Interview with April A. Bonomo, Librarian at Rockville Correctional Facility

Are you from the area?  If not, where are you from originally?

I’ve lived in Rockville since 1976, however I am originally from beautiful Brown County. As I like to say, specifically, the suburbs of Gnaw Bone.20150701_133240_resized (2)

What inspired you to work in libraries?

Between the order of a library and the multisensory experience books bring, a library is a very peaceful environment to me. When I learned of the available position at Rockville Correctional Facility (RCF) I knew that is where I wanted to be. Even though I had no previous experience in corrections, I knew I had found my vocational home. The ease of becoming acclimated to the position and the continued enthusiasm for it confirms my initial notion.

What is your favorite thing about working for your library?

I truly enjoy coming to work every day, and there are two reasons for that. One, I like working with the staff at RCF. While I am the sole staff member working the library I have constant interaction with other members. They are always helpful and supportive and can be a good release from the stress of working in this environment. And two, I believe in the services we provide to our patrons. It is not unusual for ours to be the first library some of the women have ever visited. It is so rewarding to watch both their confidence and reading levels grow as they become more familiar with the library and in finding satisfaction in reading for entertainment. This is a very rewarding job and I am blessed to have the opportunity serve here.

What is your favorite book?

As with almost everyone, there are so many books I like – to choose a favorite is difficult, if not impossible. But if I go waaay back, back to the little library in downtown Nashville, I’ll find one of my all-time favorite books – The Boxcar Children by Gertrude Chandler Warner. I still remember the daydreams that book fueled. How I wanted to stumble upon my very own boxcar that I too could live in. Never mind the fact that I lived in a county that didn’t even have a railroad track running through it! Years later, when I became the mother of two young boys, I couldn’t wait to read that book to them, and so many of the others in that series.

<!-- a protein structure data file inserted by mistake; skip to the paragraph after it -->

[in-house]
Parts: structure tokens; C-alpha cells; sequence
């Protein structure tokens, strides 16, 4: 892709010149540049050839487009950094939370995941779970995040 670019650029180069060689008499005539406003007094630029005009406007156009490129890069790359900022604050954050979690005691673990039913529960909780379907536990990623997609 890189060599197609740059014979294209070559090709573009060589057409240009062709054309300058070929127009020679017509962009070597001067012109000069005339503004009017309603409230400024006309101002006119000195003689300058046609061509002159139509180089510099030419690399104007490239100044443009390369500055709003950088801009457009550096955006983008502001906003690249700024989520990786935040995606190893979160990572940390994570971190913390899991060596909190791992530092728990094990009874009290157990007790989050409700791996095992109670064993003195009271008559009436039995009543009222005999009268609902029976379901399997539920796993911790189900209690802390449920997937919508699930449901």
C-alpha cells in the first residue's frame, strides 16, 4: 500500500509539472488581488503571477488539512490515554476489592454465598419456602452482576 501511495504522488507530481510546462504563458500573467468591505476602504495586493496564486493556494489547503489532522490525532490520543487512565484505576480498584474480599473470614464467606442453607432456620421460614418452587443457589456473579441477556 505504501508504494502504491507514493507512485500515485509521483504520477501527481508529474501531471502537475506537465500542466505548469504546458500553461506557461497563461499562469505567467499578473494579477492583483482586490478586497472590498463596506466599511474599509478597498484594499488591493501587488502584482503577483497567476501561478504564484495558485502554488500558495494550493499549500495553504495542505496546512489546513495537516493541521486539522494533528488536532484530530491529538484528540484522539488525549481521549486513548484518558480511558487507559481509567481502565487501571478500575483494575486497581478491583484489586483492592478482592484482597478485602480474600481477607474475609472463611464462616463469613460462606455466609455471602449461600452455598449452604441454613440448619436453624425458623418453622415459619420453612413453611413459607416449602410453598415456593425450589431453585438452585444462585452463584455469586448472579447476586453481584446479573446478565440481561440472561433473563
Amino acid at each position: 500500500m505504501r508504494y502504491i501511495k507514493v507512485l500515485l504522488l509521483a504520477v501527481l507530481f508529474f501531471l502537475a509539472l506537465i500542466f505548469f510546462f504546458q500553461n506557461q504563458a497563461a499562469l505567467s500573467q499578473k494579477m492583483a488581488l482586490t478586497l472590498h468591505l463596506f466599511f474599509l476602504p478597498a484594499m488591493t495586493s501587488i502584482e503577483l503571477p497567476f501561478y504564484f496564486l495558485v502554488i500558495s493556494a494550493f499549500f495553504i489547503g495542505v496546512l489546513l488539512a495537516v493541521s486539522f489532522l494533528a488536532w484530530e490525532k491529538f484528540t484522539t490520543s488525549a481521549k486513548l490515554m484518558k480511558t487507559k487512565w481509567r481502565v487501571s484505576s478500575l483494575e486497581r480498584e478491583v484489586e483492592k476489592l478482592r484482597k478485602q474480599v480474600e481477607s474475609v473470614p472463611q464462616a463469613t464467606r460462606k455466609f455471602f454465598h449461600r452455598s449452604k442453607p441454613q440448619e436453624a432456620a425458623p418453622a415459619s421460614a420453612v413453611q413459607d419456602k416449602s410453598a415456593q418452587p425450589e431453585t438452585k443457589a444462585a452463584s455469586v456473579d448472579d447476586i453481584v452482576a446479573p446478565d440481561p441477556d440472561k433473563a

If you could have dinner with any three famous people in recorded history, who would they be and why?

In chronological order I would choose Paul, from the New Testament, Pres. Abraham Lincoln and Pres. George W. Bush. I would like to discuss with Paul the difficulties he talks about in his New Testament books concerning our desire to do right and yet we choose to do wrong. I think we all wish we could cease our less desirable traits and become a better person. I would like to talk with Pres. Lincoln about many aspects of his presidential tenure, but specifically about his second inaugural address. Since reading the inscription years ago at the Lincoln Memorial, I have occasionally thought about his words and his effort to have the people understand that both sides were praying to the same God, asking for the same thing – to be victorious in the war. That it was not a time of celebration but rather one of sadness in that the war ever had to take place at all. Lastly, I would like to know the private thoughts and emotions that consumed Pres. Bush during the 9/11 crisis. For him to stand strong with the nation’s eyes upon him during such a tragedy, when undoubtedly, he was as frightened and heartbroken as all of us.

What do you enjoy doing when you’re not at work?

Spending time with my friends, or family, while we’re shopping or on a day outing is one of my favorite things to do. However, my very-top-of-the-list thing to do is spending time with my three perfect grandchildren. Being ages eight, six and three they are full of life and every outing is a wonderful adventure.

This blog post was written by Amber Painter, Outreach Librarian. For more information, contact the Professional Development Office at (317) 232-3697 or email